Detroit, Akron, Chicago and Memphis will get a collective $40 million to invest in their public spaces in an effort to counter recent trends toward worsening social and economic segregation. Four national foundations — the JPB Foundation, the John S. and James L. Knight Foundation, The Kresge Foundation and The Rockefeller Foundation — announced today that they will invest a total of $20 million for civic space in improvements in these cities. The other $20 million will come from local sources. The program, titled “Reimagining the Civic Commons,” launched as an ongoing pilot in Philadelphia in 2015. (The Kresge Foundation also provides funding support to Next City.)
“We see this as a series of local experiments to interpret a common theme: What is the purpose of community spaces like parks, libraries, municipal buildings or even sidewalks? What binds us to place and to each other?” said Alberto Ibargüen, Knight Foundation president, in a statement. “Citizen engagement must be a cornerstone of our rethinking how to use great civic spaces for today’s diverse and inclusive communities.”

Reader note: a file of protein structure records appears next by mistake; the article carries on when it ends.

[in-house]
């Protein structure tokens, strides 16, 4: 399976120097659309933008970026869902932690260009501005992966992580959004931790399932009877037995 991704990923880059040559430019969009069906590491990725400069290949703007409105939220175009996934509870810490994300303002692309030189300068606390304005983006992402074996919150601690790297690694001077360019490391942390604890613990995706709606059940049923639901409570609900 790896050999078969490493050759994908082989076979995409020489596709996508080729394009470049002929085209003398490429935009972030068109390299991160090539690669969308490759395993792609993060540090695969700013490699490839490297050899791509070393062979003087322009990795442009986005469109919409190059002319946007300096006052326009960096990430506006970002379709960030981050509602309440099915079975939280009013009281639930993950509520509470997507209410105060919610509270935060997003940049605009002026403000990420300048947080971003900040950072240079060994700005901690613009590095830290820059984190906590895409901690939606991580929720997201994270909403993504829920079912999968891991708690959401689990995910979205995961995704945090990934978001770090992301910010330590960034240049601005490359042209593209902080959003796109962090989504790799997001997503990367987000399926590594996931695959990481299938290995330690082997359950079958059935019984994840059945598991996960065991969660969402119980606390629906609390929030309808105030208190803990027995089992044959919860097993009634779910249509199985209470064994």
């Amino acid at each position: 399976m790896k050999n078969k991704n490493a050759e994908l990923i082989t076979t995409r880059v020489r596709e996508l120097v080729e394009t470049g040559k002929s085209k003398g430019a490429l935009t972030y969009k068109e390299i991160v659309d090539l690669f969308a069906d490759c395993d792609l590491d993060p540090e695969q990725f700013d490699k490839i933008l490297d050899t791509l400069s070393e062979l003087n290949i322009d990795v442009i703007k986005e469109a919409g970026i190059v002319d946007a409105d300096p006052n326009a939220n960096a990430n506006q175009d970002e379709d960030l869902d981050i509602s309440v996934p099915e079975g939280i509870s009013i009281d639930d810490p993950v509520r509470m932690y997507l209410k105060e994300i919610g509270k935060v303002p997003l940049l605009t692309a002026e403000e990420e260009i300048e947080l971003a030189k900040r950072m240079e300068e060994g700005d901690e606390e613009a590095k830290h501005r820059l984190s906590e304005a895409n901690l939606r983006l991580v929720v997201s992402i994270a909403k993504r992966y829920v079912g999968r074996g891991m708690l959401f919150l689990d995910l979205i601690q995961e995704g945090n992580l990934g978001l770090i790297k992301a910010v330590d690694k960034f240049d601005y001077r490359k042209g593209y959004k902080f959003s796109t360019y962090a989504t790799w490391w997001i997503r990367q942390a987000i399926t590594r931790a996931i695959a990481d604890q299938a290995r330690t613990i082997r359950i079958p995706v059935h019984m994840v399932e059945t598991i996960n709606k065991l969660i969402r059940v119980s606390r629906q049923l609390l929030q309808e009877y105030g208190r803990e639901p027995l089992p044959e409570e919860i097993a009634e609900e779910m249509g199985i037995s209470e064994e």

The four cities will use the funding to create connections between existing public and civic spaces.
Detroit’s projects aim to connect two anchor institutions in the Livernois-McNichols area, a neighborhood considered the number one revitalization priority by Mayor Mike Duggan and home to both University of Detroit Mercy and Marygrove Collage. The Civic Commons funding will target the area between the universities, creating a network of public and community-oriented commercial spaces within walking distance of one another.
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